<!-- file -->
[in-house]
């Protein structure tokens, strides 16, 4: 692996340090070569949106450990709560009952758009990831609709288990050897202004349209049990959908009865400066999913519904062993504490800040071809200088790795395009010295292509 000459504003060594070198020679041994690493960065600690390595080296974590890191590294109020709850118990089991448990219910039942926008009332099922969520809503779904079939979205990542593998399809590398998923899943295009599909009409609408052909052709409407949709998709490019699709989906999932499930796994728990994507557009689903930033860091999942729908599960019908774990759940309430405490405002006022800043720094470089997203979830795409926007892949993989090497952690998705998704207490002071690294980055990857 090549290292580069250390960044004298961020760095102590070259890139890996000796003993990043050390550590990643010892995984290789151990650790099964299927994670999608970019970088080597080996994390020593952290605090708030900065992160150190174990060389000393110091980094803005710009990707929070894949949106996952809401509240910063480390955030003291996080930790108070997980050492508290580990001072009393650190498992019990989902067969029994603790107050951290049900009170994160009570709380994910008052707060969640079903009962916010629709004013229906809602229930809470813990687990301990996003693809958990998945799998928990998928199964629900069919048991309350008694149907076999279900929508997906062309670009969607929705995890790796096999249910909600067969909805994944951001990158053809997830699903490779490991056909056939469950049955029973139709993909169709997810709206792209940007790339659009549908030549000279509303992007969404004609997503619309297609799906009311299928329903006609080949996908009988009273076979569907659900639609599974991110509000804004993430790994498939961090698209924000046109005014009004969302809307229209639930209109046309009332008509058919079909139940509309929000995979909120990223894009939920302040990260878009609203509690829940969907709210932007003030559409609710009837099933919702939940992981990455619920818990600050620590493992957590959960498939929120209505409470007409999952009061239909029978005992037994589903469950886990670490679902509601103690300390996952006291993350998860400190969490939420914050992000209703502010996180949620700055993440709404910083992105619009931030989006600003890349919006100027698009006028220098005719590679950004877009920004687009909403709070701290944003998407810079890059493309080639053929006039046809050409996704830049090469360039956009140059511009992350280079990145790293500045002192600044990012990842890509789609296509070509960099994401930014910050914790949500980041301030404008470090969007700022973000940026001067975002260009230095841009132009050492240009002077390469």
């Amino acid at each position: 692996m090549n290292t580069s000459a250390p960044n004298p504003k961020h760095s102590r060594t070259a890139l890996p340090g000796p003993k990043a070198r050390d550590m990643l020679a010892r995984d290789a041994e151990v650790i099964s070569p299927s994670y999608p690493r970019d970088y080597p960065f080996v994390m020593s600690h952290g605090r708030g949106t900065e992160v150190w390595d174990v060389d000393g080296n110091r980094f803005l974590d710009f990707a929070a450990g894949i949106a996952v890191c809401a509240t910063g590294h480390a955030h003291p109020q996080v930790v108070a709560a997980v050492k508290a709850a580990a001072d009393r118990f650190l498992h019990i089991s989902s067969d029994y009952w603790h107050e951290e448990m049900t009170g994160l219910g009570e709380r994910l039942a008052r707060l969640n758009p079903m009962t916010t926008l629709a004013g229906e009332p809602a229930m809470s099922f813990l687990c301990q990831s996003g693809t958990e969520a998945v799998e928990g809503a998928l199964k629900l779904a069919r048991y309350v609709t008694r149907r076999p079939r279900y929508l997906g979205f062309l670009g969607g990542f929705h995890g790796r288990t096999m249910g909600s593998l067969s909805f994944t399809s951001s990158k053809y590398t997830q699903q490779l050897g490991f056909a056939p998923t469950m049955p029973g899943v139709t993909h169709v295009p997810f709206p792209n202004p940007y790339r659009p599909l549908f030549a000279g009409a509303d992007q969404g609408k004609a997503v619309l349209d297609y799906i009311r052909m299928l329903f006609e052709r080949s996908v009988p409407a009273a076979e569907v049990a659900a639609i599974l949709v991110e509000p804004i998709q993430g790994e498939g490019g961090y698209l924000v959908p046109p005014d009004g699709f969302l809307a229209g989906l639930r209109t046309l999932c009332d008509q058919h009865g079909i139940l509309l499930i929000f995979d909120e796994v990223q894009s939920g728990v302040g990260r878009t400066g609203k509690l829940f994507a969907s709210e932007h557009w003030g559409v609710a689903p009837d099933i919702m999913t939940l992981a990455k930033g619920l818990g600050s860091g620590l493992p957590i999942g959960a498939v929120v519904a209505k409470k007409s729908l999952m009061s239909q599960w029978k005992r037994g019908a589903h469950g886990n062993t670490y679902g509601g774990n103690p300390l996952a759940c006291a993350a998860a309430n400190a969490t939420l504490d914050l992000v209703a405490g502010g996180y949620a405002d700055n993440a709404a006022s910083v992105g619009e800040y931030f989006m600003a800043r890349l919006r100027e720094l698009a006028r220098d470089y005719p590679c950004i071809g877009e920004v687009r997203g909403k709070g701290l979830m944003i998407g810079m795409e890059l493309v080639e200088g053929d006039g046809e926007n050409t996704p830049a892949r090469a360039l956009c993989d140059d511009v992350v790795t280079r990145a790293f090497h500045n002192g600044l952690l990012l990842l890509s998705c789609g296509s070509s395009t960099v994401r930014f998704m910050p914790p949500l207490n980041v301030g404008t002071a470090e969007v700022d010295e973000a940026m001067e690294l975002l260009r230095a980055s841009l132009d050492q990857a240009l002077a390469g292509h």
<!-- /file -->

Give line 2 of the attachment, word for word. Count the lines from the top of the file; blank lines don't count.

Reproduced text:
């Protein structure tokens, strides 16, 4: 692996340090070569949106450990709560009952758009990831609709288990050897202004349209049990959908009865400066999913519904062993504490800040071809200088790795395009010295292509 000459504003060594070198020679041994690493960065600690390595080296974590890191590294109020709850118990089991448990219910039942926008009332099922969520809503779904079939979205990542593998399809590398998923899943295009599909009409609408052909052709409407949709998709490019699709989906999932499930796994728990994507557009689903930033860091999942729908599960019908774990759940309430405490405002006022800043720094470089997203979830795409926007892949993989090497952690998705998704207490002071690294980055990857 090549290292580069250390960044004298961020760095102590070259890139890996000796003993990043050390550590990643010892995984290789151990650790099964299927994670999608970019970088080597080996994390020593952290605090708030900065992160150190174990060389000393110091980094803005710009990707929070894949949106996952809401509240910063480390955030003291996080930790108070997980050492508290580990001072009393650190498992019990989902067969029994603790107050951290049900009170994160009570709380994910008052707060969640079903009962916010629709004013229906809602229930809470813990687990301990996003693809958990998945799998928990998928199964629900069919048991309350008694149907076999279900929508997906062309670009969607929705995890790796096999249910909600067969909805994944951001990158053809997830699903490779490991056909056939469950049955029973139709993909169709997810709206792209940007790339659009549908030549000279509303992007969404004609997503619309297609799906009311299928329903006609080949996908009988009273076979569907659900639609599974991110509000804004993430790994498939961090698209924000046109005014009004969302809307229209639930209109046309009332008509058919079909139940509309929000995979909120990223894009939920302040990260878009609203509690829940969907709210932007003030559409609710009837099933919702939940992981990455619920818990600050620590493992957590959960498939929120209505409470007409999952009061239909029978005992037994589903469950886990670490679902509601103690300390996952006291993350998860400190969490939420914050992000209703502010996180949620700055993440709404910083992105619009931030989006600003890349919006100027698009006028220098005719590679950004877009920004687009909403709070701290944003998407810079890059493309080639053929006039046809050409996704830049090469360039956009140059511009992350280079990145790293500045002192600044990012990842890509789609296509070509960099994401930014910050914790949500980041301030404008470090969007700022973000940026001067975002260009230095841009132009050492240009002077390469």